For the 2016 Chagrin Documentary Film Festival (CDFF), eight lucky South Franklin Circle residents are among the 25-to-30 volunteers helping festival Founder and Director Mary Ann Ponce screen films this summer.
CDFF is an international film festival dedicated to educating audiences and inspiring filmmakers to tell their stories. Every October, the festival brings art and culture to the village of Chagrin Falls, drawing audiences of all ages from around the world. In 2015, CDFF made MovieMaker.com’s list of the “Top 50 Festivals Worth the Entry Fee.”
Screeners must view between 400-550 film submissions. Their goal is to narrow these down to a modest 60-70 films to be shown during the five-day festival.
The SFC screeners gather once a week at the community center where they screen films for a few hours, while resident Nancy Glende dutifully takes notes to record everyone’s opinions. CDFF requires that films be screened by at least three people, to consider a wide variety of opinions. Screeners are asked to set aside their personal and political views, and just assess the quality of the films.
But beyond all the rules and regulations, SFC residents enjoy participating in the process. “It’s fun to get a behind-the-scenes look at what films are considered,” says resident Bill Bauer.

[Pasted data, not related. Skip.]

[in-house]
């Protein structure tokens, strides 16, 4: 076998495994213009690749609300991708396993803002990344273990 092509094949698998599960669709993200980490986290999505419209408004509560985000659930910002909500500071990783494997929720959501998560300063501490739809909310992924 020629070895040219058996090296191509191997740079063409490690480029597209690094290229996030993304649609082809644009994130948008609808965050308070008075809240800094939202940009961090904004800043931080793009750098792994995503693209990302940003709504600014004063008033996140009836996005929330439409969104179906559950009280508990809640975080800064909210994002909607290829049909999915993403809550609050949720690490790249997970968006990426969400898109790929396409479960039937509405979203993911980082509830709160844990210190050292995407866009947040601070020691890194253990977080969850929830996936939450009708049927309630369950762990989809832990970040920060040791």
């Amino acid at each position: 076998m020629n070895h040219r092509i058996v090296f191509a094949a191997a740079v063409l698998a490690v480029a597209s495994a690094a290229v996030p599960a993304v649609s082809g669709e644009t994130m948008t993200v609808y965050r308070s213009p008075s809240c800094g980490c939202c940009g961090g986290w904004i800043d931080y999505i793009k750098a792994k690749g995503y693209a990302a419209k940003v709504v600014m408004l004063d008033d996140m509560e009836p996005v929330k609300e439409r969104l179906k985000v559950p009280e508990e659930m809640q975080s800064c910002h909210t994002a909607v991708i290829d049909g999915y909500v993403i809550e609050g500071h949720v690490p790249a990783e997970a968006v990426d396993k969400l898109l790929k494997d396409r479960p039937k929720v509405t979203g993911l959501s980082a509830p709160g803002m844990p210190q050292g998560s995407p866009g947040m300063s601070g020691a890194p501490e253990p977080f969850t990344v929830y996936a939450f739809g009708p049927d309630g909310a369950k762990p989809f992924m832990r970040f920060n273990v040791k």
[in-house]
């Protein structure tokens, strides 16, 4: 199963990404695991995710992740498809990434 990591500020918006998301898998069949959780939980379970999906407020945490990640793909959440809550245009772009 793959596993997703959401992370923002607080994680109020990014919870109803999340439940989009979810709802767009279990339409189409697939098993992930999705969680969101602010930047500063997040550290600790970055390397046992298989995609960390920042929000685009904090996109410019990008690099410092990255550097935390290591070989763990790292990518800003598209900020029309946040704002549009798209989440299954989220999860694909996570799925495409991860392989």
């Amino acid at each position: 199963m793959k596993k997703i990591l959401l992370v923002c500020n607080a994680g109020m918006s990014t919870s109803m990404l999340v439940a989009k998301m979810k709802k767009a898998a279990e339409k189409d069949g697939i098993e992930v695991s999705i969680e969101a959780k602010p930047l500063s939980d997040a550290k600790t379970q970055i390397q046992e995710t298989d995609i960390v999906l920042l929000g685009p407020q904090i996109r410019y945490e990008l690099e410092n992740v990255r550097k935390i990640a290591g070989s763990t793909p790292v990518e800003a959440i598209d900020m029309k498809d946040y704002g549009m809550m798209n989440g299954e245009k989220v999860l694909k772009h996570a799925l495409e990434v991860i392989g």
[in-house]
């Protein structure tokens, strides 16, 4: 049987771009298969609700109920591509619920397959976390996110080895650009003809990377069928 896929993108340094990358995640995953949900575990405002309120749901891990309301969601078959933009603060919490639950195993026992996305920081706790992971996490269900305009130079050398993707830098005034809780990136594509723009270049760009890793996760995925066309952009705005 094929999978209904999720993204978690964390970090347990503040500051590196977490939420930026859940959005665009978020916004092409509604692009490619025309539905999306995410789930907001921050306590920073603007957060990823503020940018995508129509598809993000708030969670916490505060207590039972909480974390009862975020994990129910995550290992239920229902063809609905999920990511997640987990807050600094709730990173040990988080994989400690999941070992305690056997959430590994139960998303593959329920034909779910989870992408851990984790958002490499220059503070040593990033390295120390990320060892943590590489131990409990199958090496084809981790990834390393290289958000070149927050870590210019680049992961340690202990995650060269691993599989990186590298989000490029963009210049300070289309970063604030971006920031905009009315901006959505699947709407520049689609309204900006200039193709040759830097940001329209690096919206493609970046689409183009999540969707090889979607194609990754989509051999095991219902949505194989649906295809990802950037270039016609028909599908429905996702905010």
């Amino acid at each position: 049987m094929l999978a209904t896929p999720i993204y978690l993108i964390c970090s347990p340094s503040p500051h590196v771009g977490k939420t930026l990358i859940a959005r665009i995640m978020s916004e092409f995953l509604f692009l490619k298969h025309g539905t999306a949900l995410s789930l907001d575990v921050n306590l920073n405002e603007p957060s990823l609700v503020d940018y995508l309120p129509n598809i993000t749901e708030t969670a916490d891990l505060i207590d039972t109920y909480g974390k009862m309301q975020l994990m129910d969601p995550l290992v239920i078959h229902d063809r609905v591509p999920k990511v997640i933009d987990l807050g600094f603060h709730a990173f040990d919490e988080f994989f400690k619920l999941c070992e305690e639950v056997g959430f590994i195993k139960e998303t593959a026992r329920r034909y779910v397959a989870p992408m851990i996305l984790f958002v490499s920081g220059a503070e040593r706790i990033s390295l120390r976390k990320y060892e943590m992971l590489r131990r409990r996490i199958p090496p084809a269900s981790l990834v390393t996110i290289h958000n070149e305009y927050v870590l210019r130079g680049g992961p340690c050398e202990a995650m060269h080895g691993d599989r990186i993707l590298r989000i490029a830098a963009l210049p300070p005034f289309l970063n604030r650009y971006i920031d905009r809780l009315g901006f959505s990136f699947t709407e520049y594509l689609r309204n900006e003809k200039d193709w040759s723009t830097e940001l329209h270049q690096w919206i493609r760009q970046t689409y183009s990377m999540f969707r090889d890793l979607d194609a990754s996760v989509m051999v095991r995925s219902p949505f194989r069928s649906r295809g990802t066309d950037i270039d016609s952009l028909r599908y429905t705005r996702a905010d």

Screening the films also offers residents a chance to understand the work that goes into film-making. “I now can admire how much effort, expertise, and expense goes into the making of a documentary,” says resident Roger Kallock.
In addition to having residents screen films, South Franklin Circle also serves as one of the eight venues for CDFF throughout the Village of Chagrin Falls. In fact, South Franklin Circle offers one of the largest seating options, accommodating up to 150 film goers.
With more than 8,000 attendees in 2015, and expecting over 10,000 this year, CDFF takes over the quaint Village of Chagrin Falls. Nationally and internationally recognized, CDFF Director Mary Ann Ponce is proud that the festival continues to grow in stature in the film world, and praises the support CDFF receives from volunteers and donors.
The residents enjoy having South Franklin Circle as a viewing venue. “It makes sense because we’re just as much a part of the greater Chagrin Valley community. I appreciate having the opportunity to volunteer my time,” says resident Nancy Glende.
Stay tuned for more about this internationally known film festival. The final films will be announced on August 15, and the full festival schedule will be published in early September. You can learn more at ChagrinFilmFest.org.